The Difficulties of Loving

by Bruce Linton, Ph.D

There is no more difficult task in life than having a satisfying marriage. As we approach Valentine's Day, our "national" holiday for celebrating the one we love, I think a closer look at how we can have a satisfying marriage might be valuable.

Divorce is a well-researched subject, but what it takes for a marriage to endure is less well understood. Many men and women often feel that a personally satisfying marriage is not really possible, that marriage is something you tolerate, in the service of raising children and being a family. Today there are both women and men who feel that the gender differences between the sexes make it impossible to expect that men and women can be emotionally close or intimate. As a family therapist, I have consulted with many couples who have felt their own parents just survived being together but never experienced any real joy or energy in their marriage. Many individuals think they must give up on having a meaningful and fulfilling marriage and accept that raising children and finding some financial stability is the best they can hope for.

Not true! Although marriage is fragile and difficult, it is possible to understand how you can work toward a marriage that is inspiring and satisfying.

Life is difficult today. Economic demands are intense. There are many competitive pressures on our lives. Our lives have become more and more impersonal. A marriage can become a refuge and oasis to help balance the depersonalizing forces assaulting our lives. If a couple chooses to have children, they can make a connection with the continuity of time that raising children brings.

While marriage is both a complex and fragile relationship, perhaps more than at any other time in history, it has become easy to give up on it and leave. Statistics do not look good: 50% of marriages end in divorce. In the past, law, religion, traditions, and family values helped keep people trying to work on their relationships. Today staying married is totally voluntary. The ease of getting a divorce allows couples to quickly and simply decide they want out.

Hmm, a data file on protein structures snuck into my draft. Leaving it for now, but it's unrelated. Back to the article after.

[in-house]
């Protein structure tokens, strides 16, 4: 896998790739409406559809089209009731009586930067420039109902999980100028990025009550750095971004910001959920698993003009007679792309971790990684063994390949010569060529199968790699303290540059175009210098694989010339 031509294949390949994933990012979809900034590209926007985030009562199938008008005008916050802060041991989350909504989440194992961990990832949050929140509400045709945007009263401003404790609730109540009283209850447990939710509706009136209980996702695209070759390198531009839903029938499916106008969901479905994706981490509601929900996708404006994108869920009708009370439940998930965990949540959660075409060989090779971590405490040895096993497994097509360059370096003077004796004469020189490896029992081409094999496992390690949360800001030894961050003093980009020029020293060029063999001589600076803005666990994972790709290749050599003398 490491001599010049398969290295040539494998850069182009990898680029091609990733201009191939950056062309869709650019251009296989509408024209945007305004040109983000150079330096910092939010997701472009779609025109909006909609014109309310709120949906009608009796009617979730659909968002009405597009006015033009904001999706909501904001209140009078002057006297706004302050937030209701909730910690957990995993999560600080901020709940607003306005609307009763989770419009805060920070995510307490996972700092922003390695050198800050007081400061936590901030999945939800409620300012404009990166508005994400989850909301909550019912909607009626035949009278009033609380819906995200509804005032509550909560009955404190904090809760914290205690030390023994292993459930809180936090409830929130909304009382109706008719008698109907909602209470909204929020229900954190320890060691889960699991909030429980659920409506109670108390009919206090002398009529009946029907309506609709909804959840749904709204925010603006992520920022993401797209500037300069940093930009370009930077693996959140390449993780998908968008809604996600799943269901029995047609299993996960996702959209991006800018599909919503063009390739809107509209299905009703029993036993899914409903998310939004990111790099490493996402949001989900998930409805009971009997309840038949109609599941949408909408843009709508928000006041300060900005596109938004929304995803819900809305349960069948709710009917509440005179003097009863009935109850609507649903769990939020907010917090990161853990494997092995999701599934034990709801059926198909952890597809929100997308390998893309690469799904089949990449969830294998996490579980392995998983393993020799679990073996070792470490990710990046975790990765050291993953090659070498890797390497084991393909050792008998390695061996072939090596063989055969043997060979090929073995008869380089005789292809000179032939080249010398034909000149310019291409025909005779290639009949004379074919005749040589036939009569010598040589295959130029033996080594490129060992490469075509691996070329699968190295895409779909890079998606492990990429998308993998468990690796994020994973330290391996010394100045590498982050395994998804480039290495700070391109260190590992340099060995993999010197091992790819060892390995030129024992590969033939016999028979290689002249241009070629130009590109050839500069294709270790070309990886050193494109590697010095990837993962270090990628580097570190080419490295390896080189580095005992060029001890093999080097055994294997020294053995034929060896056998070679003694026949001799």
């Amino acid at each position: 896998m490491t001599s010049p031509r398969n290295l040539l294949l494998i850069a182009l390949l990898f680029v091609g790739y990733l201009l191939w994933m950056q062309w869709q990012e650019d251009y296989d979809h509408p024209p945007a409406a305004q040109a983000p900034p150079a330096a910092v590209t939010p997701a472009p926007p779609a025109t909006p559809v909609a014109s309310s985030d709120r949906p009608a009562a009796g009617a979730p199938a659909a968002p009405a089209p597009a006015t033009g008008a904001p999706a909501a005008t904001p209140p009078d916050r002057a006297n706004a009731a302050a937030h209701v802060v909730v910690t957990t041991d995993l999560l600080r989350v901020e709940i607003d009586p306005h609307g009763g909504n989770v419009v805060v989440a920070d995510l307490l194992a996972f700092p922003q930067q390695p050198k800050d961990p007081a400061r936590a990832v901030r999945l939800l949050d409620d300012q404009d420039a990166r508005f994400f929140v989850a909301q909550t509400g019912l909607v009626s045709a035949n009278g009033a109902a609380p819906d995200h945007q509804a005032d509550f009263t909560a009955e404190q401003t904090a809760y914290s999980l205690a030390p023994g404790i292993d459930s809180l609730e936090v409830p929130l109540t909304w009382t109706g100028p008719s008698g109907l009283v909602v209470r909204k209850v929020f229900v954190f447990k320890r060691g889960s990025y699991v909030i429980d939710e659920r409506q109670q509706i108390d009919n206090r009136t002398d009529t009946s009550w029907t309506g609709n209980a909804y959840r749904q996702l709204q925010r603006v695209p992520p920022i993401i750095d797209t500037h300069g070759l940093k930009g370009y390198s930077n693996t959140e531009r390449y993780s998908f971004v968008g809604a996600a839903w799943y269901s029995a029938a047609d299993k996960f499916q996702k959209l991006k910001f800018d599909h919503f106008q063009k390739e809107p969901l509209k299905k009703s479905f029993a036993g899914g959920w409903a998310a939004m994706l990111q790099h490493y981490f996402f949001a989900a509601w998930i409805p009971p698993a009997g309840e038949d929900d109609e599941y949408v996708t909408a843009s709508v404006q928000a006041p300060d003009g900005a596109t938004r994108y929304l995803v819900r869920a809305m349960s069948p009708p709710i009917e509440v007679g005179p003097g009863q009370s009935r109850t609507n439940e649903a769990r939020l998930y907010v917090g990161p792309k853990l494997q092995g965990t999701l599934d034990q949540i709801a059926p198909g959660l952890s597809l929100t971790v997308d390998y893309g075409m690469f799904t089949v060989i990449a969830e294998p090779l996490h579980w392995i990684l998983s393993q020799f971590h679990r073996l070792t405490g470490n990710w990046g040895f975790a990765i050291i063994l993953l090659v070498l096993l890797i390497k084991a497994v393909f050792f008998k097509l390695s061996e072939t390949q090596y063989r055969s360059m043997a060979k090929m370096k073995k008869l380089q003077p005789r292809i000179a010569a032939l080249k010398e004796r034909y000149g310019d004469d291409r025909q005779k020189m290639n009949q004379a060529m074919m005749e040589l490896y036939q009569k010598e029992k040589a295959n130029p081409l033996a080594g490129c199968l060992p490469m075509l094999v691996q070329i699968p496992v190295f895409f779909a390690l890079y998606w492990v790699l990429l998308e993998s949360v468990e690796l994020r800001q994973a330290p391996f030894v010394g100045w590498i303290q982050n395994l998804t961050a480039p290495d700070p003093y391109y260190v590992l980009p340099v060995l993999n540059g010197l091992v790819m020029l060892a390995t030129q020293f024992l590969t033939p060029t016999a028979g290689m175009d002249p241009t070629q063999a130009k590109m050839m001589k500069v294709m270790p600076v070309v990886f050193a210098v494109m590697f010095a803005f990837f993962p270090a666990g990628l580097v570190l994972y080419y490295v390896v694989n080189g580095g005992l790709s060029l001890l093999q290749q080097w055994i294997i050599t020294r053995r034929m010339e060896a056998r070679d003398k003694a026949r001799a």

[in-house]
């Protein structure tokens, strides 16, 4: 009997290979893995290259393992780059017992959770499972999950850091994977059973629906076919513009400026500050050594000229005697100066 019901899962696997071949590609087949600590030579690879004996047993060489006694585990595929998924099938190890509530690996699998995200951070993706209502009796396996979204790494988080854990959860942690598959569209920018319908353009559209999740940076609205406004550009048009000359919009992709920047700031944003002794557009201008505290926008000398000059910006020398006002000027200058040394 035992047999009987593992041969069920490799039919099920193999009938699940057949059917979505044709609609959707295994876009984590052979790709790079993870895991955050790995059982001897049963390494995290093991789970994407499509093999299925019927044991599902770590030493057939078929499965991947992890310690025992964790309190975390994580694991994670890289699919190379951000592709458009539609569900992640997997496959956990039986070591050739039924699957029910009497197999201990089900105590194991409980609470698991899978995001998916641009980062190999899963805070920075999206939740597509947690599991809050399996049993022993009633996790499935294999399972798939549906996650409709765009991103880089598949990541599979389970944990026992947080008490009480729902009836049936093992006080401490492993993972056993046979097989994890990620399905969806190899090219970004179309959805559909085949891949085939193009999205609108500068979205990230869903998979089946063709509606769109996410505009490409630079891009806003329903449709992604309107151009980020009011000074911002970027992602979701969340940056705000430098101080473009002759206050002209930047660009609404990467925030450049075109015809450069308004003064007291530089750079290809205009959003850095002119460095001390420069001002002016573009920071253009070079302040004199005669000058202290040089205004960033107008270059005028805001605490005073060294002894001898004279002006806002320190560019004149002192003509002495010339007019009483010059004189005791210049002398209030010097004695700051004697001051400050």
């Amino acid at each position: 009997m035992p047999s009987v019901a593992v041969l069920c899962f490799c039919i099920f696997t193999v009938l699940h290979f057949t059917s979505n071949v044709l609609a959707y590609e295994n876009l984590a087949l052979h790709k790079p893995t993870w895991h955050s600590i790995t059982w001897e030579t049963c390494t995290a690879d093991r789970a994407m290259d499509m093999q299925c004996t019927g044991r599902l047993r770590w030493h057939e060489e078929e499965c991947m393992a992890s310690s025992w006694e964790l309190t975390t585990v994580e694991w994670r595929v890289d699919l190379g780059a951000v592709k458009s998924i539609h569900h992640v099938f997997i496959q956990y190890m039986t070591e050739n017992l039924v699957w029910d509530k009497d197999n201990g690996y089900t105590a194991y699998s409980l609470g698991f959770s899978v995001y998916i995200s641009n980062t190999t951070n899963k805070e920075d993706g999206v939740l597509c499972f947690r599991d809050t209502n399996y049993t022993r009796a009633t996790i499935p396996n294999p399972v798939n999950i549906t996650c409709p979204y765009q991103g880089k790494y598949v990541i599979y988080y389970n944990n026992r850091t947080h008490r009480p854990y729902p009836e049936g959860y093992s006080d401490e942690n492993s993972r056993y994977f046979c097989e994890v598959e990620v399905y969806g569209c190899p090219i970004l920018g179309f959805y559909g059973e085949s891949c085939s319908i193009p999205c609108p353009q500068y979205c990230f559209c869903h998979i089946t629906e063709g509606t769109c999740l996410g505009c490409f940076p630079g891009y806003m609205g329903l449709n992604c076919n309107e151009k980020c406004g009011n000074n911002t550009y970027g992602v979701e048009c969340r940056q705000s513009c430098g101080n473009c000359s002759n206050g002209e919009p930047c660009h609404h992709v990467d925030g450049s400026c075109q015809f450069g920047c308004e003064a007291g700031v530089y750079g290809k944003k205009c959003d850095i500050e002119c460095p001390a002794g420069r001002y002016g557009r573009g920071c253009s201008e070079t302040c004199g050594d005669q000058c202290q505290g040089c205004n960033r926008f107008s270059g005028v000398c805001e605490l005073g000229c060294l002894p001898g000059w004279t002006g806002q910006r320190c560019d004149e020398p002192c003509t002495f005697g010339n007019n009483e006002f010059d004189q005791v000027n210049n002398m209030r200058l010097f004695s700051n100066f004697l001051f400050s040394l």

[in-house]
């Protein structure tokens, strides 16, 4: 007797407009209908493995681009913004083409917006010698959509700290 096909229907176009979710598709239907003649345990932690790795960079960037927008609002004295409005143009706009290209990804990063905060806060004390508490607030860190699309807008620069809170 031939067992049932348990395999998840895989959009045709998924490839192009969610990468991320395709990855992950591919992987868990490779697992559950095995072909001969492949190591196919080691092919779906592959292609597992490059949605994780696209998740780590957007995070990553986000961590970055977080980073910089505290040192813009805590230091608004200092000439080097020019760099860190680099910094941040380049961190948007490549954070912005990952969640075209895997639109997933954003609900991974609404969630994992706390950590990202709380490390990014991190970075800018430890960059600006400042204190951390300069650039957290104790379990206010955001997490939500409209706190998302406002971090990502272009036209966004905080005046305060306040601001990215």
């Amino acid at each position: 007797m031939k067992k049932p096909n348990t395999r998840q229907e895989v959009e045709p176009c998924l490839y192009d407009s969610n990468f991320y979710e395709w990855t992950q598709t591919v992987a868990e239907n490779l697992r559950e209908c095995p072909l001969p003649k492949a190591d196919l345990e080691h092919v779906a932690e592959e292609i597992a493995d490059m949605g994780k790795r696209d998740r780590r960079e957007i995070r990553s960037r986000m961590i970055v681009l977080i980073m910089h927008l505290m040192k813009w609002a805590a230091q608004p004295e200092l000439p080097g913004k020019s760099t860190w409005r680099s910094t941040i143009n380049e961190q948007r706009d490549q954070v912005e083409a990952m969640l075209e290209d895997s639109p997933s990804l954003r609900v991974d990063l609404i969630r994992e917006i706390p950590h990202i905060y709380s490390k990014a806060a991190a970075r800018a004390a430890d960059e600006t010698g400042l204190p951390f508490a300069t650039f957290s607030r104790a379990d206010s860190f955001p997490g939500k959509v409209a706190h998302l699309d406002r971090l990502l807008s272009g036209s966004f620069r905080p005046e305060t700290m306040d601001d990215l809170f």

There is no other relationship, no other endeavor we undertake in life that we get less information about than marriage. Little instruction, less information and few role models exist to help guide us through the often stormy waters. Marriage, I believe, is a doorway to a truly deeper understanding of ourselves, as we struggle to make our relationship with our partner work. Being able to acknowledge our conflicts and struggle with those conflicts in the relationship takes courage and hope. The subtle childhood needs we bring to our marriages cause tension and also point to the creative edge of our own personal growth.

We are not prepared for this kind of "work." We are taught to view marriage as something that will bestow "happiness" and "fulfillment" upon us. We are not told that learning to love another person will be difficult, tiring and frustrating. We tend to miss the "cues" that let us know that the problems in the marriage are really attempts to move closer, to be understood better, to be more intimate with our partners.

Marriage is an ongoing, lifelong process of working on something that is greater than either one of the individuals involved. It is more than a commitment to another person. It is a journey with specific landmarks and developmental transitions. Judith Wallerstein and Sandra Blakeslee have outlined nine tasks that every marriage struggles with in their new book, "The Good Marriage." Here are the stages they see a marriage traveling through: